Make homemade salsa with these hot pepper varieties and learn some of the basics of how to grow hot peppers in your own backyard.
Salsa popularity has spread like wildfire, though today’s fresh salsa need not be red, nor even include tomatoes. The one essential ingredient shared by all salsas is peppers — everything from sweet, saucy or sassy, to hot and spicy.
A few decades have passed since my first encounter with salsa. Back then I bought salsa at the supermarket. It was good, but I decided that homemade salsa prepared with vegetables fresh from the garden would kick that taste up to sensational.
After looking at a few dozen recipes, the one thing that stood out is that each recipe had only one variety of pepper, and it was usually jalapeño. As a recipe developer, I knew there was more excitement to be had than just one pepper could give. For example, there are hot pepper varieties that can add just a touch of sweetness, some that turn up the heat, and others that deliver intense flavor.
So why settle for just one variety? After all, the perfect salsa is complex, with a range of flavors that includes an aromatic sweetness along with both spice and heat. Having grown more than 50 varieties of peppers, I’ve discovered a tantalizing class of premium pepper varieties that will bring perfection to any fresh salsa. Whether you like your salsa simmering or sizzling, the recipe to salsa success begins with choice hot pepper varieties worthy of being called “salsa peppers.”
Sweet peppers: Forgo the bitterness of “green” peppers. The key to sweeter, more flavorful peppers is to leave the fruits on the plant until they fully ripen to a richly colored mature stage. If your sweet peppers stay green and never fulfill their colorful destiny, you’re growing the wrong variety. Varieties that will color up fast even in cooler climates include bell-shaped Ace; dark crimson red Italia; cone-shaped, glossy red Lipstick; wedge-shaped and very productive Gypsy; and the sweet Italian, thick-skinned Cubanelle.
Here are some additional favorites, although they may take a week longer to fully mature than the early bird varieties listed above. Heirloom Corno di Toro, also known as Horn of the Bull due to its shape, ripens to a flaming red or brilliant yellow — depending on the variety — cone-shaped pepper even during a cool summer. Banana Supreme produces prolific flavor, despite our typically cool Pacific Northwest nights. And if you fancy the shape of a bell pepper, Red Beauty produces heavy yields of bright red sweet peppers in almost any area of the country.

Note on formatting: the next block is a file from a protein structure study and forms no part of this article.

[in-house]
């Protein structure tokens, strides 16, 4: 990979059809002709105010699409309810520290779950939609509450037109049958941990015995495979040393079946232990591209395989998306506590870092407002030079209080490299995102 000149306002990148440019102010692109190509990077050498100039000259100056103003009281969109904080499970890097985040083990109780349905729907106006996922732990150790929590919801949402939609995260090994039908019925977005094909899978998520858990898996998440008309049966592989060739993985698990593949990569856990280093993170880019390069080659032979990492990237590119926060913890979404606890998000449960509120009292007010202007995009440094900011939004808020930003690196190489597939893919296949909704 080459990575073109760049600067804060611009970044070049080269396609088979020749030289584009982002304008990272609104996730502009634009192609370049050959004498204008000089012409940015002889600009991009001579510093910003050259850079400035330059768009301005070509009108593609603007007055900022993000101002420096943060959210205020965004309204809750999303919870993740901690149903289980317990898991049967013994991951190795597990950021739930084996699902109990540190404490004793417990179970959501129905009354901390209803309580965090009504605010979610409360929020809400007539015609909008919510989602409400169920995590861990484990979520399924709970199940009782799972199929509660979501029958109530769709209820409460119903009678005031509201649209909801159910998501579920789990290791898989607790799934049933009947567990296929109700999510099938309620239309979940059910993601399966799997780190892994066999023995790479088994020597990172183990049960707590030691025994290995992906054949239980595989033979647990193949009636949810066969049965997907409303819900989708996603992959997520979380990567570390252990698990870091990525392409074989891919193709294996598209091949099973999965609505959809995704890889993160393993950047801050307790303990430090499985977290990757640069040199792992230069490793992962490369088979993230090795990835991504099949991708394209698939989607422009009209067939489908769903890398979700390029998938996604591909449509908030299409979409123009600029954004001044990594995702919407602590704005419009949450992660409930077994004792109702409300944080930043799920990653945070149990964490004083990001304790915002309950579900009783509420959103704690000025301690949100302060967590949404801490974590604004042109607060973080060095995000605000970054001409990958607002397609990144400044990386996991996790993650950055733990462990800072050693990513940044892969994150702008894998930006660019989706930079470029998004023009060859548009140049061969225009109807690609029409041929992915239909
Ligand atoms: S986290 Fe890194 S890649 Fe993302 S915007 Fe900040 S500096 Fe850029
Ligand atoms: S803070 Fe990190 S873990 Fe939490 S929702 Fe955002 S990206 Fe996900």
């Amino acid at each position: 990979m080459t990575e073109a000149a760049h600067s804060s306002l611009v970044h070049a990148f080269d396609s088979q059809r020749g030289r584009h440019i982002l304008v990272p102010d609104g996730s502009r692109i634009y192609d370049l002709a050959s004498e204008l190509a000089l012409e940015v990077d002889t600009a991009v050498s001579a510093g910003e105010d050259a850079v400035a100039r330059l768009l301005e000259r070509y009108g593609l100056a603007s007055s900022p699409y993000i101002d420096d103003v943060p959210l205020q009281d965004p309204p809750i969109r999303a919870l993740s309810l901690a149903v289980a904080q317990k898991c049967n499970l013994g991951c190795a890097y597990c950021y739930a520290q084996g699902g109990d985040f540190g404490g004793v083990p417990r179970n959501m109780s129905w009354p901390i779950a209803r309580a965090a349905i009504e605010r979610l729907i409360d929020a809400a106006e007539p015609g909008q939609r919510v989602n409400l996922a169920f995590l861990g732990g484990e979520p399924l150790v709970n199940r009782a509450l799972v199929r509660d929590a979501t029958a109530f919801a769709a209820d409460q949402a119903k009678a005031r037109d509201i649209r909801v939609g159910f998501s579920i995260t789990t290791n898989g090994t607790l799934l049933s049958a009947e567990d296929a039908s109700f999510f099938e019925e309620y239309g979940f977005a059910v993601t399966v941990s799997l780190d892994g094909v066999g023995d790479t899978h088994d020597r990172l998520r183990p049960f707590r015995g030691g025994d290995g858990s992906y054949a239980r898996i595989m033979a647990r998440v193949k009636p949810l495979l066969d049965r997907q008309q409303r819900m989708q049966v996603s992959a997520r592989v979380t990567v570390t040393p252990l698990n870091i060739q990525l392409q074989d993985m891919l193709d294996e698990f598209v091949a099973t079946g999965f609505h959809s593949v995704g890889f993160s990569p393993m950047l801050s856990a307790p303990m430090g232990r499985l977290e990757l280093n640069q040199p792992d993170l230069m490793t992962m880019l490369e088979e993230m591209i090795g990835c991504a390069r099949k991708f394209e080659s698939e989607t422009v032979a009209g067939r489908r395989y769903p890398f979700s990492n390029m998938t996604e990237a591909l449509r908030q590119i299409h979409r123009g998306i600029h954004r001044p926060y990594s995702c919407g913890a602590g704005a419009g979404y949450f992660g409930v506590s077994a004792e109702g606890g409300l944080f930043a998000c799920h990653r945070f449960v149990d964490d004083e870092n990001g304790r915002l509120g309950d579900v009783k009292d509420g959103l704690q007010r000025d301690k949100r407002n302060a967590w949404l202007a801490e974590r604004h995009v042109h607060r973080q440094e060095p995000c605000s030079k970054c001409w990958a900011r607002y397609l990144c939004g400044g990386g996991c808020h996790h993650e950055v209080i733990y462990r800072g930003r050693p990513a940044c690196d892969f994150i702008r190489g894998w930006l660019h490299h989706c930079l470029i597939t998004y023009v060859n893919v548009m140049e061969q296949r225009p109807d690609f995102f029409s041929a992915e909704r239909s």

Mildly hot: For flavor without burning heat, try the slightly spicy, mild pungency of Ancho San Martin, an early maturing and prolific producer. Two tasty Anaheim types include Highlander, which is great for cooler regions, and Numex Joe E Parker with its richly satisfying chile flavor. Standout short-season selections include Early Jalapeño and Sahuaro, an earlier and more vigorous version of Big Chile. And for something different, Holy Mole offers full-bodied flavor without extreme heat, and Pasilla Bajio is a personal favorite for its hint of heat and flavorful fruity twist.
Medium hot: One thing to keep in mind with this group is that the degree of heat and flavor can differ widely within varieties of the same type of pepper. Take the ever popular jalapeño, for instance. Depending on the variety, the “burn factor” can vary from 1,000 to 8,000 heat units on the Scoville Scale — a method for measuring a pepper’s heat level. For example, Tam Jalapeño offers heat in much tamer doses at about 1,000 heat units. Turn up the heat with Mucho Nacho, which is a bit hotter than a regular jalapeño. And for a hotter-than-hot jalapeño with powerful taste, Jalapeño Goliath comes in at a record-breaking 6,000 to 8,000 heat units, which is about 30 percent hotter than the average jalapeño.
One pepper on my must-have list for this group is Bulgarian Carrot, which ripens to a stunning fluorescent orange. The perfect salsa pepper, it has an intense fruity flavor with a medium-hot finish. Though not overly hot, Hungarian Yellow Wax definitely holds its own with spicy heat and is one of the best hot peppers for cooler climates.
Medium hot with spicy flavor: To me, a salsa is never complete without the zesty addition of a good, flavorful and spicy pepper that doesn’t bowl you over with heat. With slightly less heat than a jalapeño, Garden Salsa was developed specifically for putting a little sass in salsa. The slightly hotter Serrano is an easy-to-grow Mexican classic and one of my ultimate favorites for combining the best of both worlds — profound flavor and moderate heat.